seeming

[ see-ming ]
/ ˈsi mɪŋ /

adjective

apparent; appearing, whether truly or falsely, to be as specified: a seeming advantage.

noun

appearance, especially outward or deceptive appearance.

Origin of seeming

1300–50; Middle English semynge; see seem, -ing2, -ing1

Related forms

seem·ing·ly, adverbseem·ing·ness, noun

Definition for seeming (2 of 2)

seem

[ seem ]
/ sim /

verb (used without object)

to appear to be, feel, do, etc.: She seems better this morning.
to appear to one's own senses, mind, observation, judgment, etc.: It seems to me that someone is calling.
to appear to exist: There seems no need to go now.
to appear to be true, probable, or evident: It seems likely to rain.
to give the outward appearance of being or to pretend to be: He only seems friendly because he wants you to like him.

Origin of seem

1150–1200; Middle English seme < Old Norse sœma to befit, beseem, derivative of sœmr fitting, seemly; akin to sōmi honor

SYNONYMS FOR seem

4 Seem, appear, look refer to an outward aspect that may or may not be contrary to reality. Seem is applied to something that has an aspect of truth and probability: It seems warmer today. Appear suggests the giving of an impression that may be superficial or illusory: The house appears to be deserted. Look more vividly suggests the use of the eye (literally or figuratively) or the aspect as perceived by the eye: She looked very much frightened.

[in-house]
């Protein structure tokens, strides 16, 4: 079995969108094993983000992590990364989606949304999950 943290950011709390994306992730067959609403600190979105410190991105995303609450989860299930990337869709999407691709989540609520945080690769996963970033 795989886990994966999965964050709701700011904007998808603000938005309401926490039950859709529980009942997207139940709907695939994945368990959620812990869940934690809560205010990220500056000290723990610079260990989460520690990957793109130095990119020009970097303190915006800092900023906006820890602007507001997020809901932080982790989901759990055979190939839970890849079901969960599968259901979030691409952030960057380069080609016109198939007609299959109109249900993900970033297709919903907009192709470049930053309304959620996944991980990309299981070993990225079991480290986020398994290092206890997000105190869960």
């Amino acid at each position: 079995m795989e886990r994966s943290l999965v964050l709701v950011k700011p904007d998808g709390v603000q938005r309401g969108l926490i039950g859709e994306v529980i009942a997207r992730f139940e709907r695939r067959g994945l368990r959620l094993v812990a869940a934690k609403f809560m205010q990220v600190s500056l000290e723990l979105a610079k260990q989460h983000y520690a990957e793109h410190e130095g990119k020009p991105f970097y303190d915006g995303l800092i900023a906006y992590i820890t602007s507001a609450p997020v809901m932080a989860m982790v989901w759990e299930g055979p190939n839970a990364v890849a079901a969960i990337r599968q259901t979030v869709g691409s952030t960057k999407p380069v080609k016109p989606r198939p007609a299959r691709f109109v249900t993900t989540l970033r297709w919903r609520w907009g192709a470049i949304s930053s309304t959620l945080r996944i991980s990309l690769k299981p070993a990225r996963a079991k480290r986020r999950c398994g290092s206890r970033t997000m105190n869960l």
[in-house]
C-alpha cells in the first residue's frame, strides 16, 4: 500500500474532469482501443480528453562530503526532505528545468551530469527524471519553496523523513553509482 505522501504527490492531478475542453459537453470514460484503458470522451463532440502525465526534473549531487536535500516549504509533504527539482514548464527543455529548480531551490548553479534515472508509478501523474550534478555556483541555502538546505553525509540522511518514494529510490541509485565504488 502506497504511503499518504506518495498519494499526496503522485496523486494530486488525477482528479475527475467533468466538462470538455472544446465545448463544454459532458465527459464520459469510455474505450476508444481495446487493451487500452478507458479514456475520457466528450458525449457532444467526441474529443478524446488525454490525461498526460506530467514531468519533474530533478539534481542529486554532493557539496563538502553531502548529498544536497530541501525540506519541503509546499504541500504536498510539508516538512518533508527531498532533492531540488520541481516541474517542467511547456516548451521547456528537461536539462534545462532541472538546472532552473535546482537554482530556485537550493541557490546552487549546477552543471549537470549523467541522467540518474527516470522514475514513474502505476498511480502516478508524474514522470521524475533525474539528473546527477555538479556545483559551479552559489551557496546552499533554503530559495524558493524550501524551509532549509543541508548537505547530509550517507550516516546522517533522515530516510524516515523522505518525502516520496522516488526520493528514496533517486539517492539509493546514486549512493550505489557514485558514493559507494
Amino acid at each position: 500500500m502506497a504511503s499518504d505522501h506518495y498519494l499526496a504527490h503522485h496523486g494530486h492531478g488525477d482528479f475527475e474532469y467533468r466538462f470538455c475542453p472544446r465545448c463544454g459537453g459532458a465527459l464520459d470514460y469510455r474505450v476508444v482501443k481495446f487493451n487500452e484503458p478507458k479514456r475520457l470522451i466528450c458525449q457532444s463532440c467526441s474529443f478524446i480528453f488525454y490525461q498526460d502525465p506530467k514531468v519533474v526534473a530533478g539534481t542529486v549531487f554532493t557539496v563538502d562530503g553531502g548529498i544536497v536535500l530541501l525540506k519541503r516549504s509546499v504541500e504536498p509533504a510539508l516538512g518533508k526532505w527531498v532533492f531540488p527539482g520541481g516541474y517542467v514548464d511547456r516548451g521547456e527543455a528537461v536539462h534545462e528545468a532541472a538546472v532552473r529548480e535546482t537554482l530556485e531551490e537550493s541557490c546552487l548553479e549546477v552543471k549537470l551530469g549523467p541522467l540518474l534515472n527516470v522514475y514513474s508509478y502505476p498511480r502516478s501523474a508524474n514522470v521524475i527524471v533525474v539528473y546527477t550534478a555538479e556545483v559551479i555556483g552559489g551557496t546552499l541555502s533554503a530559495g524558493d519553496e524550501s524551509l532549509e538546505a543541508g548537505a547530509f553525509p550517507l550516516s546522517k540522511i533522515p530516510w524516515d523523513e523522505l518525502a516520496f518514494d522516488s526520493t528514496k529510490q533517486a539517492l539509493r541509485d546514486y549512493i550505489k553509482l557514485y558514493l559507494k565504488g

Dictionary.com Unabridged Based on the Random House Unabridged Dictionary, © Random House, Inc. 2019

Examples from the Web for seeming

British Dictionary definitions for seeming (1 of 2)

seeming

/ (ˈsiːmɪŋ) /

adjective

(prenominal) apparent but not actual or genuineseeming honesty

noun

outward or false appearance

Derived Forms

seemingness, noun

British Dictionary definitions for seeming (2 of 2)

seem

/ (siːm) /

verb (may take an infinitive)

(copula) to appear to the mind or eye; lookthis seems nice; the car seems to be running well
to give the impression of existing; appear to bethere seems no need for all this nonsense
used to diminish the force of a following infinitive to be polite, more noncommittal, etcI can't seem to get through to you

Derived Forms

seemer, noun

Word Origin for seem

C12: perhaps from Old Norse soma to beseem, from sœmr befitting; related to Old English sēman to reconcile; see same

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Collins English Dictionary - Complete & Unabridged 2012 Digital Edition © William Collins Sons & Co. Ltd. 1979, 1986 © HarperCollins Publishers 1998, 2000, 2003, 2005, 2006, 2007, 2009, 2012